Part of the program's appeal is that each person is treated differently depending on their abilities, severity of their illness, past experiences and career interests. The idea is to build on each individual client's strengths, and guide a person along a path that will lead to long-term, sustained work. The GVS approach treats rehabilitation as a recovery-oriented customized process instead of a 'race.' Patience and a positive mindset are key.

"There is no fast fix to getting our clients back to work," says Gastown clinical psychologist, Dr. Melady Preece. "We think about what would be a sustainable line of work for a person; a lifelong kind of direction, as opposed to just a job for now."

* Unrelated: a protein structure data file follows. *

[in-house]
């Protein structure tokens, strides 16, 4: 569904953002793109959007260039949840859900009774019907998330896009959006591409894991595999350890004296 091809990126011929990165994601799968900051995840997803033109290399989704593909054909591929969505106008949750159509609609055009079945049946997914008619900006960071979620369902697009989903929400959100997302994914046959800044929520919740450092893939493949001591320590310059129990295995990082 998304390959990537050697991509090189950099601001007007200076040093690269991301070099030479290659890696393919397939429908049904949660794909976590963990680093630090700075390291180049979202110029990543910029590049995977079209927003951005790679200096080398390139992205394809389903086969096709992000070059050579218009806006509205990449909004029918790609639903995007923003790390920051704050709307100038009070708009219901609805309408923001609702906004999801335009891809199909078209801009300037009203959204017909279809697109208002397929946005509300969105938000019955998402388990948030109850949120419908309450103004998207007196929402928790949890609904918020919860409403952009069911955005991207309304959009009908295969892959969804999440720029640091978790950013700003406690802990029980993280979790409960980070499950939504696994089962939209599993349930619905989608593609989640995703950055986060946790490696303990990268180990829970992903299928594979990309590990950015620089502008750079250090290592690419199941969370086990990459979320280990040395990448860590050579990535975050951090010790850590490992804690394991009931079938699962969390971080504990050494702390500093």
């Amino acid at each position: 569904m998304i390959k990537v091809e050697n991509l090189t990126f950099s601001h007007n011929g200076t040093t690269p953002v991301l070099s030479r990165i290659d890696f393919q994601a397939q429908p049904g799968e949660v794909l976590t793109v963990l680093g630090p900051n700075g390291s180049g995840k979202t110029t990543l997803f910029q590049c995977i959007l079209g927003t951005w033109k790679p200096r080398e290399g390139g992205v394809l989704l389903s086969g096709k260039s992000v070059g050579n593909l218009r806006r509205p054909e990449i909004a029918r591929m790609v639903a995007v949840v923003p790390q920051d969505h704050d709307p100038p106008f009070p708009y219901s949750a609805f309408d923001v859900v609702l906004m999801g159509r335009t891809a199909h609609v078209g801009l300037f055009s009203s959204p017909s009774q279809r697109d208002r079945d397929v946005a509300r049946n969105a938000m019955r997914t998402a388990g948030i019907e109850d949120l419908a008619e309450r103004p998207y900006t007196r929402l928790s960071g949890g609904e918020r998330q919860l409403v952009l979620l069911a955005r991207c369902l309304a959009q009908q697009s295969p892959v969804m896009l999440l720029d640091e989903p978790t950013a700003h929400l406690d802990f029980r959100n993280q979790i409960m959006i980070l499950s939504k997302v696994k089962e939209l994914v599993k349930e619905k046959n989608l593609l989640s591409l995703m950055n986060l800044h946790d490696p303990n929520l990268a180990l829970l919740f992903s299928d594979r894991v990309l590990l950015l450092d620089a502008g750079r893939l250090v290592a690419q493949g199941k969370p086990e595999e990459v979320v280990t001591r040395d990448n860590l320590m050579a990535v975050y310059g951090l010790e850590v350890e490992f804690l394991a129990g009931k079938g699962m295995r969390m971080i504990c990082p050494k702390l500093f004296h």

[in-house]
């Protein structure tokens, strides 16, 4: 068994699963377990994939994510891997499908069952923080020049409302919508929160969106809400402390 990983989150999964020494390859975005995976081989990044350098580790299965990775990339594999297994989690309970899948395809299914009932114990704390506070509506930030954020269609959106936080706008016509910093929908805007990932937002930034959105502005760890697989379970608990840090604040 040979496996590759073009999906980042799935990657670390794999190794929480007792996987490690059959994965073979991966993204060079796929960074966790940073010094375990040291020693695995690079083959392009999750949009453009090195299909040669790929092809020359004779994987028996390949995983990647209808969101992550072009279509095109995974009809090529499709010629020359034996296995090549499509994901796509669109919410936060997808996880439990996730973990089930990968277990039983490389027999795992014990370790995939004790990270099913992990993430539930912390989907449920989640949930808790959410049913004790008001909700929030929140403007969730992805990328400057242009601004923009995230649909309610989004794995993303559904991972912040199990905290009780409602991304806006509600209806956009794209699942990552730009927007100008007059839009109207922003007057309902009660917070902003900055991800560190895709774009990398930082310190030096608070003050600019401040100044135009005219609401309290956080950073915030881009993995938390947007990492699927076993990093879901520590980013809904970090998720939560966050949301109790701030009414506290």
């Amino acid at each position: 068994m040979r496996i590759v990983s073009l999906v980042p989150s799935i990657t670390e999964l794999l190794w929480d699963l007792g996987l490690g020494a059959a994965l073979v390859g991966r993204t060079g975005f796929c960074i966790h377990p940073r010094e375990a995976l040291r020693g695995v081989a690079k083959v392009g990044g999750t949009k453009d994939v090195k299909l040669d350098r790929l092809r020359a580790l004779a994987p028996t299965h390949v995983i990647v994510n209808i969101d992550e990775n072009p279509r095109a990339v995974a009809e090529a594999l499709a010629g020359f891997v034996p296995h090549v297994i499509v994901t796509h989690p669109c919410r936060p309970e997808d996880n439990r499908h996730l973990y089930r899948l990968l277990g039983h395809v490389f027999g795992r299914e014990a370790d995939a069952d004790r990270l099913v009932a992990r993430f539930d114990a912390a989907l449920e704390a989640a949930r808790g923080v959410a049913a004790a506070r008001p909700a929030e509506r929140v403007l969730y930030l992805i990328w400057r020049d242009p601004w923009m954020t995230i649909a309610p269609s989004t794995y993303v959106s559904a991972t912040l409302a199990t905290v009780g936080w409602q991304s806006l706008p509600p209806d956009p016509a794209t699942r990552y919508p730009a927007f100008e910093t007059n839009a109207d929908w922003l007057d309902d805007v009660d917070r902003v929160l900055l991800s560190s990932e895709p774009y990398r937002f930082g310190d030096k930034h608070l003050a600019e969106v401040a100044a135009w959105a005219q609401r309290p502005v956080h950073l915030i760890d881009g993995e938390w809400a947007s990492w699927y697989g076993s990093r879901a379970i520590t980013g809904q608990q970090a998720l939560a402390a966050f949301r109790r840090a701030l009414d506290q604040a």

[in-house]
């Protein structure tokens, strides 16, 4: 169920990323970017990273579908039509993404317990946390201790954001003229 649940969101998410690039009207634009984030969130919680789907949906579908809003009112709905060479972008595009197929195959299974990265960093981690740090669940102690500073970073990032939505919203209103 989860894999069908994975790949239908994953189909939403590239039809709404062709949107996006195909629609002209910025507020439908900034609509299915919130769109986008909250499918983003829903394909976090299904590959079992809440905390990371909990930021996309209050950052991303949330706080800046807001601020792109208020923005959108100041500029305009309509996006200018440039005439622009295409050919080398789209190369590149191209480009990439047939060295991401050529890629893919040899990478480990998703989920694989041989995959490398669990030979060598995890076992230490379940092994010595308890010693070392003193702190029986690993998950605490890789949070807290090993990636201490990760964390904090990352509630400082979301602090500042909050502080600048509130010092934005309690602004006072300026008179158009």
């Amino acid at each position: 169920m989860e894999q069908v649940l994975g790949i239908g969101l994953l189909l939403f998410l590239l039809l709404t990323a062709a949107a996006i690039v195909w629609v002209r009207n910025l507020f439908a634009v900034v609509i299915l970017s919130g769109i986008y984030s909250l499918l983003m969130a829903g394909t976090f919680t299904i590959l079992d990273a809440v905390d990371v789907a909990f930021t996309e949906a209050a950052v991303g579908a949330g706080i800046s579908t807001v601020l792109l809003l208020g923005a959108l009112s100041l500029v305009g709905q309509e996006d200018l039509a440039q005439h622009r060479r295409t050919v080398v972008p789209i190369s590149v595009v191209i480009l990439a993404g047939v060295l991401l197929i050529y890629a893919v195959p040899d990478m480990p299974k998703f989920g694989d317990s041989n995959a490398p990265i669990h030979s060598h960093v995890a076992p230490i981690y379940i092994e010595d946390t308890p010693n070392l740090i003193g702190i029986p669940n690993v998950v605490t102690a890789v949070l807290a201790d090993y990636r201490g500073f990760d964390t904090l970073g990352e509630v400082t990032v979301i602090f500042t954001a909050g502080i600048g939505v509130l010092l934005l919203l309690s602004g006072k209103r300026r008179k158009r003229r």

Relationships and trust are also essential to the GVS method. Unlike other programs, clients aren't shuffled from one agency to another and faced with building new relationships with staff at another program. One client wrote of his job counsellor: "She'll encourage you, and inspire you to heights you've never imagined before.  But she won't do the work for you, and she won't let you quit."

Using varied approaches and techniques to find the right job fit

GVS's dedicated team is multidisciplinary, made up of occupational therapists, job developers, peer support workers, group facilitators, life coach, psychologist, psychometrician, program assistant and program co-ordinator. They approach vocational rehabilitation in several ways.